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possible to preserve subprocess.Popen objects for later?

Hi all,

I have a python gui app that launches multiple applications using
subprocess.Popen class and prints their output in the gui (using
PIPEs, threads and wxPython). Everything works great but the problem
is that some applications should run in the background (ie they don't
close when the gui closes) so next time when you start the gui it will
not have a handle on those processes that are still running and
therefore won't be able to print their output.

So, I was wondering if there is any way to "preserve" the Popen object
of those background processes and reload them when the gui is
restarted? Ideally I would like to have the whole Popen object
preserved but I could also get by with just the Popen.stdout file
object. I can save the Popen.stdout.fileno() integer because that's
what I use in os.read() to read the output anyway but that doesn't
work.

I have doubts that this could even conceptually work but I thought I'd
try asking anyway. I don't have a full understanding of how processes
and pipes work on the system level...

Thanks,
Ratko

Jun 21 '07 #1
3 1577
Ratko schrieb:
Hi all,

I have a python gui app that launches multiple applications using
subprocess.Popen class and prints their output in the gui (using
PIPEs, threads and wxPython). Everything works great but the problem
is that some applications should run in the background (ie they don't
close when the gui closes) so next time when you start the gui it will
not have a handle on those processes that are still running and
therefore won't be able to print their output.

So, I was wondering if there is any way to "preserve" the Popen object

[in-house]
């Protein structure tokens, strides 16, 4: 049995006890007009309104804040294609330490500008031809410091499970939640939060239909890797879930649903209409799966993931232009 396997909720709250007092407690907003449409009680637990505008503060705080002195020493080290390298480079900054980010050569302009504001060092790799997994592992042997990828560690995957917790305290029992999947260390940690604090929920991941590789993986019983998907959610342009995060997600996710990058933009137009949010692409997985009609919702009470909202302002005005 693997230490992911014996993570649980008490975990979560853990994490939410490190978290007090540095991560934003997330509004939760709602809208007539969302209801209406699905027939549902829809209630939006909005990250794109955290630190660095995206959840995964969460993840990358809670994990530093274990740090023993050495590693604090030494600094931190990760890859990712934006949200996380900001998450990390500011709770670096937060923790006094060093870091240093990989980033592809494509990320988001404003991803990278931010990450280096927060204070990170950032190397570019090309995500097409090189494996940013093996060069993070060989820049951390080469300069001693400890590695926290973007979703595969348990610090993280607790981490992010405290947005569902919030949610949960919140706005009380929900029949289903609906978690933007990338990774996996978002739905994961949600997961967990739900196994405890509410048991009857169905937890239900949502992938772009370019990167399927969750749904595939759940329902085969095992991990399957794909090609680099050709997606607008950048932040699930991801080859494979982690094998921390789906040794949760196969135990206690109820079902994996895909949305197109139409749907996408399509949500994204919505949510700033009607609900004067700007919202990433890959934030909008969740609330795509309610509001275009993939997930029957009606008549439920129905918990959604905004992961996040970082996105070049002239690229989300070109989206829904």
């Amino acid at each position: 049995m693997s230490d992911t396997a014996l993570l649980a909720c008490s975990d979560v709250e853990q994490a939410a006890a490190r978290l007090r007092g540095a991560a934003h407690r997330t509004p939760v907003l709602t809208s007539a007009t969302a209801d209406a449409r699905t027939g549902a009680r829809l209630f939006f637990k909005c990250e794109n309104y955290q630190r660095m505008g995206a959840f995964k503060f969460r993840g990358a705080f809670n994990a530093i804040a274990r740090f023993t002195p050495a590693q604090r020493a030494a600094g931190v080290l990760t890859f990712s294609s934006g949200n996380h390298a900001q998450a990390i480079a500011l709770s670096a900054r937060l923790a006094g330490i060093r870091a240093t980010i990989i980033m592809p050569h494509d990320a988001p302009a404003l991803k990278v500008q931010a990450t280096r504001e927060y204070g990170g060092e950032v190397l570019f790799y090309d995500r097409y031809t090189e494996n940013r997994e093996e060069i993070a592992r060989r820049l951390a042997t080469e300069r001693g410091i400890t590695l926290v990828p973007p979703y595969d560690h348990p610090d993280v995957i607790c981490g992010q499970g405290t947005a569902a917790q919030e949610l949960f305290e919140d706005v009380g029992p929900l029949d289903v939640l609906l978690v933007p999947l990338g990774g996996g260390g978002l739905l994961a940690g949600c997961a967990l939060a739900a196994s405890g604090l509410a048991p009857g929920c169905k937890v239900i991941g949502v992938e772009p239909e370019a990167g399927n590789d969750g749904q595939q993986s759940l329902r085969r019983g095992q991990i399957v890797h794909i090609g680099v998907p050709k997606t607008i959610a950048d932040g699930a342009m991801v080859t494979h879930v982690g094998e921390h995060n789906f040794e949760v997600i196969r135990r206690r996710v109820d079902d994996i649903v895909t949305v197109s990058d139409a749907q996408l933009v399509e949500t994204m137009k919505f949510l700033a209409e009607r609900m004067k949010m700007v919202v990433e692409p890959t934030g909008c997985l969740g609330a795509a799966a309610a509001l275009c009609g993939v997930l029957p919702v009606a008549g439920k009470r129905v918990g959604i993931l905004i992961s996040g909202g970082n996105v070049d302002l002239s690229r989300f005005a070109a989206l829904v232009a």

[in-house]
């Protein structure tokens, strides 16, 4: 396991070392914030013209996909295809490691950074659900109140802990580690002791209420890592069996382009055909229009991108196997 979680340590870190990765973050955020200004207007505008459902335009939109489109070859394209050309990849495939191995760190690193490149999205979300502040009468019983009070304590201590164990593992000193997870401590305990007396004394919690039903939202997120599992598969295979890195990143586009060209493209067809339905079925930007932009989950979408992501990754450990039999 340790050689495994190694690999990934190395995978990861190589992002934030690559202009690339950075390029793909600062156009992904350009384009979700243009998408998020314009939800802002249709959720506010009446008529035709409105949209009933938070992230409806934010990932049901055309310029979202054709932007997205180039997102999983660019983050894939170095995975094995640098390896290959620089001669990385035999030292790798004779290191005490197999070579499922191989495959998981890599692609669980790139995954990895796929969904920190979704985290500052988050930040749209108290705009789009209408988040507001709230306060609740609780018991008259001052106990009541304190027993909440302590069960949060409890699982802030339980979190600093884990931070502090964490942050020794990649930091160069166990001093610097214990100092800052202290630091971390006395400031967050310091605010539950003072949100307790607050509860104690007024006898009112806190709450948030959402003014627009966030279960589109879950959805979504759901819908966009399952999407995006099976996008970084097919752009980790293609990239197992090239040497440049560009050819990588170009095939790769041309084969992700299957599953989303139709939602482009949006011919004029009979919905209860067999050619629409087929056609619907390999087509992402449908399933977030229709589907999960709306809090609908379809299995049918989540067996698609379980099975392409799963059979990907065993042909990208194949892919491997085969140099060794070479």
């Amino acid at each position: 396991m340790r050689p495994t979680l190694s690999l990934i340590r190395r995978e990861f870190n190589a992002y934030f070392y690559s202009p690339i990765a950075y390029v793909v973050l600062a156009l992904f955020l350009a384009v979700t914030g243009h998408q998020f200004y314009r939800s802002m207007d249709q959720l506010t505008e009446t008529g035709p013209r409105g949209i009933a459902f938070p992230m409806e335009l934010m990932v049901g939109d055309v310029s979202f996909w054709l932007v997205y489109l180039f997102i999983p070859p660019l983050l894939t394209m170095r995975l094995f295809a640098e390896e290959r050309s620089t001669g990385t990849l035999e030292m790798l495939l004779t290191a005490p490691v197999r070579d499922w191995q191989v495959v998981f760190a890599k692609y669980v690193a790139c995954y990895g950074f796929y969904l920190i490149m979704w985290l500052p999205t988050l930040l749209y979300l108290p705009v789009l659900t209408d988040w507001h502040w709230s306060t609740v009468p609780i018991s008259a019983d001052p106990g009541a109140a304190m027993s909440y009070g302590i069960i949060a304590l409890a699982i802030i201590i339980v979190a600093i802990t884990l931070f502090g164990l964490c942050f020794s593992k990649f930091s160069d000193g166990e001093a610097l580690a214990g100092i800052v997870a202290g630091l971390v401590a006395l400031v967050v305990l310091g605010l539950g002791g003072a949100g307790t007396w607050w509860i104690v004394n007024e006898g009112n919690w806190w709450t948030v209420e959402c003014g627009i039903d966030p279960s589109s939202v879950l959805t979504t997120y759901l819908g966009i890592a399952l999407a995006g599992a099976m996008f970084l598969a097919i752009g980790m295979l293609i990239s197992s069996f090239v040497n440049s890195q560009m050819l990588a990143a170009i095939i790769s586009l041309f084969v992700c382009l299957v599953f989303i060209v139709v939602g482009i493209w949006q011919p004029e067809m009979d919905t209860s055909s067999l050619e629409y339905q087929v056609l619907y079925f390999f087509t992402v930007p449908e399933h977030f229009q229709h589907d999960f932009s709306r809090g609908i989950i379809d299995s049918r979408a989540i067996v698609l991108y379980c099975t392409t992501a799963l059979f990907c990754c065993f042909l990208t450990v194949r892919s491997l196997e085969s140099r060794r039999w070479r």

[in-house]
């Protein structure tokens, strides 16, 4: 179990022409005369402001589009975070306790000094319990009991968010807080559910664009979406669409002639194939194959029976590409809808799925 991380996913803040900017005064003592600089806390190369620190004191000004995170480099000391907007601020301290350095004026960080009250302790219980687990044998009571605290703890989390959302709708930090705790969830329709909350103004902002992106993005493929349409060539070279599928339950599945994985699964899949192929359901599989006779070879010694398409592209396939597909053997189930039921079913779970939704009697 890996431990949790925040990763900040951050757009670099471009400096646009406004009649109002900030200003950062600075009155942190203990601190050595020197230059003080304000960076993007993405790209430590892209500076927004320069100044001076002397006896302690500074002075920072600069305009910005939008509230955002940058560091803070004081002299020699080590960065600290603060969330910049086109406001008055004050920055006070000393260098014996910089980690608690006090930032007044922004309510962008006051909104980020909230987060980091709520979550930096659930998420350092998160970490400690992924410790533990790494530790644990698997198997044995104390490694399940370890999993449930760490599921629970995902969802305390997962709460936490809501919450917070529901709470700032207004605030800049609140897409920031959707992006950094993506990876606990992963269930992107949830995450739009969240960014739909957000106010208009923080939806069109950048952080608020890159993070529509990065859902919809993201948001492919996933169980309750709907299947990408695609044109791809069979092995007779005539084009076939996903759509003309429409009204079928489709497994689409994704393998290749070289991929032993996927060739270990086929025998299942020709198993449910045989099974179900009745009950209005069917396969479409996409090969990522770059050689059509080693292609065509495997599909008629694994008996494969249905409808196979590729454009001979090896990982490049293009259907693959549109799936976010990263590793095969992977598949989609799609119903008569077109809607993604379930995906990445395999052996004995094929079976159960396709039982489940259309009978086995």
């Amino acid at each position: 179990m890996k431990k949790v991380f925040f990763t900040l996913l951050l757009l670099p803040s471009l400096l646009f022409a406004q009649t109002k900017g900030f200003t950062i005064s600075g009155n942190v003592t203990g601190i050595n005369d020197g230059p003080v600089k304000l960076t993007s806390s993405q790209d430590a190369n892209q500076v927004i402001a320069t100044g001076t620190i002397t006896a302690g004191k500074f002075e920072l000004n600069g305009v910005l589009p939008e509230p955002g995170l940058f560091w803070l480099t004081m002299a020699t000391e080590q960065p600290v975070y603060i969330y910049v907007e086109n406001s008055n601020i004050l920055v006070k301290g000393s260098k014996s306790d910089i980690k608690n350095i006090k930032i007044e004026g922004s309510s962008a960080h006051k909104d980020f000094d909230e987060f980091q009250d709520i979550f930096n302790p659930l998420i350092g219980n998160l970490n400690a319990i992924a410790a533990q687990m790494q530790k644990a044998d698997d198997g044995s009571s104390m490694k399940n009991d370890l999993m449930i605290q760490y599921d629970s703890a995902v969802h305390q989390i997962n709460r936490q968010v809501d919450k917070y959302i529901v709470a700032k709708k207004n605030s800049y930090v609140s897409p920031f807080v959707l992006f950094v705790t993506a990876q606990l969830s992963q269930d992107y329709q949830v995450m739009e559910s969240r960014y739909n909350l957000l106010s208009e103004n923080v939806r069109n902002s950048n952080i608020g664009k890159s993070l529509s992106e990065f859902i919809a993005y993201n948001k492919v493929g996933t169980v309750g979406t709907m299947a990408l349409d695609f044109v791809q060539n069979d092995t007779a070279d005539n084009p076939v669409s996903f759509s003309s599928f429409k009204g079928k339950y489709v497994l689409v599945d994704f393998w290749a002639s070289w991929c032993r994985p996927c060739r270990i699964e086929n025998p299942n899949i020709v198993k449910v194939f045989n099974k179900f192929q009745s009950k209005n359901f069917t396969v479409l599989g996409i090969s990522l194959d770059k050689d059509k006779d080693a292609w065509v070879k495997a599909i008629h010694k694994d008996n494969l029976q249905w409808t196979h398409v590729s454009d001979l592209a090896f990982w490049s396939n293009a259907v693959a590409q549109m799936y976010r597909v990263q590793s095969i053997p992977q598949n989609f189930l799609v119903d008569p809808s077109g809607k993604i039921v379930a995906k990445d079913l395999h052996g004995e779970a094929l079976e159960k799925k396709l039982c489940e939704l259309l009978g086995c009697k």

of those background processes and reload them when the gui is
restarted? Ideally I would like to have the whole Popen object
preserved but I could also get by with just the Popen.stdout file
object. I can save the Popen.stdout.fileno() integer because that's
what I use in os.read() to read the output anyway but that doesn't
work.

I have doubts that this could even conceptually work but I thought I'd
try asking anyway. I don't have a full understanding of how processes
and pipes work on the system level...
This doesn't work. What could work is that you create a python spawning
process that lives as long as all it's popened childrend - and then let
the gui connect to that, by whatever IPC means you like. E.g. pyro.

Diez
Jun 21 '07 #2
On Jun 21, 6:32 pm, Ratko <rjago...@gmail.comwrote:
Hi all,

I have a python gui app that launches multiple applications using
subprocess.Popen class and prints their output in the gui (using
PIPEs, threads and wxPython). Everything works great but the problem
is that some applications should run in the background (ie they don't
close when the gui closes) so next time when you start the gui it will
not have a handle on those processes that are still running and
therefore won't be able to print their output.

So, I was wondering if there is any way to "preserve" the Popen object
of those background processes and reload them when the gui is
restarted? Ideally I would like to have the whole Popen object
preserved but I could also get by with just the Popen.stdout file
object. I can save the Popen.stdout.fileno() integer because that's
what I use in os.read() to read the output anyway but that doesn't
work.

I have doubts that this could even conceptually work but I thought I'd
try asking anyway. I don't have a full understanding of how processes
and pipes work on the system level...

Thanks,
Ratko
Sounds like you might want to consider running the backround task as
either a service or daemon and communicate via a TCP/IP connection or
a named pipe rather than using STDIN/OUT. Actually you could use
either idea without actually setting up a daemon.

Also, you're generally supposed to wait() for your children to die
(even if you stop the gui) rather than let them become zombies.

Cheers,
Aaron

Jun 22 '07 #3
Sounds like you might want to consider running the backround task as
either a service or daemon and communicate via a TCP/IP connection or
a named pipe rather than using STDIN/OUT. Actually you could use
either idea without actually setting up a daemon.
Unfortunately I don't have control over the processes that I am
running (they are components of a much larger system that I am trying
to bring under one roof).

However, it seems that a named pipe might work. Is it possible to set
up a named pipe for a process that I start and tell that process to
direct all its output to it?

Thanks,
Ratko

Jun 22 '07 #4

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